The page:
of Singapore. These strengths have helped them to overcome the disadvantages of scale. Except for Singapore, their economies and employment are still largely based on agriculture, with their main products being rice, maize, rubber, timber, sugar, and crude oil. However, industrialization is proceeding quickly, and manufactured goods have reached 20 percent of the gross domestic product (GDP). This figure is the crossover point, at which some nations begin a decline in manufacturing and a transition to service- and knowledge-based postindustrial structures.
Common characteristics of the ASEAN economies are as follows:
The ASEAN countries have adopted—to varying degrees—open economies that have led to increasing external trade, foreign investment, and technology transfer.
As a result of natural endowments and political stability, the area has grown faster than most developing countries.
ASEAN external exports have grown 43 percent faster than world exports and doubled as a percentage of world exports, from 1.76 to 3.6 percent.
The engine behind ASEAN’s improving external trade has been the United States; U.S. imports from ASEAN have grown 16 percent faster and exports to ASEAN have grown 12 percent slower than U.S. trade with the rest of the world.
Despite growth in manufacturing, Japanese and U.S. investment in ASEAN has been strongest in agriculture and extractive industries (Buchanan, 1986).
The structure of the five ASEAN economies is such that they are inherently more competitive than complementary. Hence, prosperity depends largely on the external engines of growth, the United States and Japan. The policy of import substitution is likely to aggravate this situation. However, ASEAN trade with PEC countries other than the United States and Japan has grown faster than has trade with the latter. Despite inter-ASEAN Preferential Trading Arrangements, substantial tariff barriers of up to 50 percent persist. All ASEAN governments have ambitious industrialization plans that will be difficult to harmonize and that will, in turn, eventually compete with those of South Korea and Taiwan. Unless demand rises with increased production, industrialization in the region will be like “musical chairs,” as each country expects the countries on the next rung up on the industrialization ladder to vacate some of their seats.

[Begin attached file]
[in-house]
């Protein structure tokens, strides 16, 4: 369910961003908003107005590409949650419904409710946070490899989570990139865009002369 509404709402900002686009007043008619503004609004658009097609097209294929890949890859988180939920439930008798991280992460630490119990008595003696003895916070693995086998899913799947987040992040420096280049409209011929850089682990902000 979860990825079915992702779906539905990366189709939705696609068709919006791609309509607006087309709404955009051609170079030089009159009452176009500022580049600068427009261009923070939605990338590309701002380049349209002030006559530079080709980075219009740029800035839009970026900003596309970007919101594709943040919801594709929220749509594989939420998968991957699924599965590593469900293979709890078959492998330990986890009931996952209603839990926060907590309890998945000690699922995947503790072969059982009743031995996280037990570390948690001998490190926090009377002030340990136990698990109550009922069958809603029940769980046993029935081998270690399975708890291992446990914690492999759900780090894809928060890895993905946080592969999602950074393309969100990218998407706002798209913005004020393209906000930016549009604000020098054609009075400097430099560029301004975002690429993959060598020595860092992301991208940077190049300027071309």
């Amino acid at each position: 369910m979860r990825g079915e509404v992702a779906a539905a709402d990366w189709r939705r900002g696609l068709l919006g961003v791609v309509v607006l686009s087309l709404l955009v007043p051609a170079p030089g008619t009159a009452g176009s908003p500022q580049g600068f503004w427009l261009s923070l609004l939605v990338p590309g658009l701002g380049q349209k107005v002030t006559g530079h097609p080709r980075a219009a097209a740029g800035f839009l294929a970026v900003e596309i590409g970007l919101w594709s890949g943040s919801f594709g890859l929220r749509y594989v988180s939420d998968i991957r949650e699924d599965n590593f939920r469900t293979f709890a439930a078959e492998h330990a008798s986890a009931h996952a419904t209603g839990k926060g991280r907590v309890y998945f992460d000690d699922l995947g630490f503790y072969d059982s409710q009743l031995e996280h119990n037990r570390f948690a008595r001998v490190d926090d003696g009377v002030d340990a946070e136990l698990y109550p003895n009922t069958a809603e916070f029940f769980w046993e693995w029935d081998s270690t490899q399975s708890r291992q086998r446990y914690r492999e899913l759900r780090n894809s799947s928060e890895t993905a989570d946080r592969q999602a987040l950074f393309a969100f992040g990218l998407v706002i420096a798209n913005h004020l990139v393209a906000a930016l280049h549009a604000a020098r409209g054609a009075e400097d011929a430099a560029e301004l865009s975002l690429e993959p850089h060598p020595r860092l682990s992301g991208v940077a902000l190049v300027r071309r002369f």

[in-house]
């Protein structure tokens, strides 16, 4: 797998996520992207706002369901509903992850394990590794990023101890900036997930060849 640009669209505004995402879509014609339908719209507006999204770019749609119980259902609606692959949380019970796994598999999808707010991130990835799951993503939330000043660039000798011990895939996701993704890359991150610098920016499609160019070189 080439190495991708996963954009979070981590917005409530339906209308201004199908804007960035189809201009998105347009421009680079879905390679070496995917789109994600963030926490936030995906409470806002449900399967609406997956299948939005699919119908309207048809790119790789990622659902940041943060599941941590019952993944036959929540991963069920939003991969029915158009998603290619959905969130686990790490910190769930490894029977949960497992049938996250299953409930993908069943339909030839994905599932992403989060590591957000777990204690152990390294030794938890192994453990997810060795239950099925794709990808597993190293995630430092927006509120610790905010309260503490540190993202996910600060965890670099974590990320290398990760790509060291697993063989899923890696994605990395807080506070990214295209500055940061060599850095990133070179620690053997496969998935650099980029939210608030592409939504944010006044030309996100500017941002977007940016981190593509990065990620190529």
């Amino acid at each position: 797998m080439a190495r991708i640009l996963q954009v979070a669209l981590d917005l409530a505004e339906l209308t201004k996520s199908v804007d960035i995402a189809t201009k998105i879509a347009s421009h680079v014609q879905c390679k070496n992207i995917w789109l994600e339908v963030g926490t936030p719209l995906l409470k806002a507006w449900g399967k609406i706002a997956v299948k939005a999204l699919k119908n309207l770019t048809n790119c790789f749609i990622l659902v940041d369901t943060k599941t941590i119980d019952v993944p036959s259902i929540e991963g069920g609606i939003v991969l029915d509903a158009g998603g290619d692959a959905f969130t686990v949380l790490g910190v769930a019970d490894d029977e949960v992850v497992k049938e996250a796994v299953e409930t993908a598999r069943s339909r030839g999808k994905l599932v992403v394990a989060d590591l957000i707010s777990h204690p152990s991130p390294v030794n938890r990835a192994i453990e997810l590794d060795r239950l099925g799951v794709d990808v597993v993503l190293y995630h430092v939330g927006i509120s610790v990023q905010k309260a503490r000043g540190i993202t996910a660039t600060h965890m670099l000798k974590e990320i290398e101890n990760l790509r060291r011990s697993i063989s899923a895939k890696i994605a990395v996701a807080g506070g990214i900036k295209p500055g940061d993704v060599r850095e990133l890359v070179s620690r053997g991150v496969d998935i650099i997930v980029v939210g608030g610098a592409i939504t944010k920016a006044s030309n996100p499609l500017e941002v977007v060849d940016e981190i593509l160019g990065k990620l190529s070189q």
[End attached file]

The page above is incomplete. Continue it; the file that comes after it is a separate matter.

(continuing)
ASEAN is also facing problems in the agricultural sector. Prices of primary commodities have declined by 1.25 percent per annum since 1900 (Drucker, 1986; Inoguchi, 1986; World Bank, 1986). In the Philippines in particular,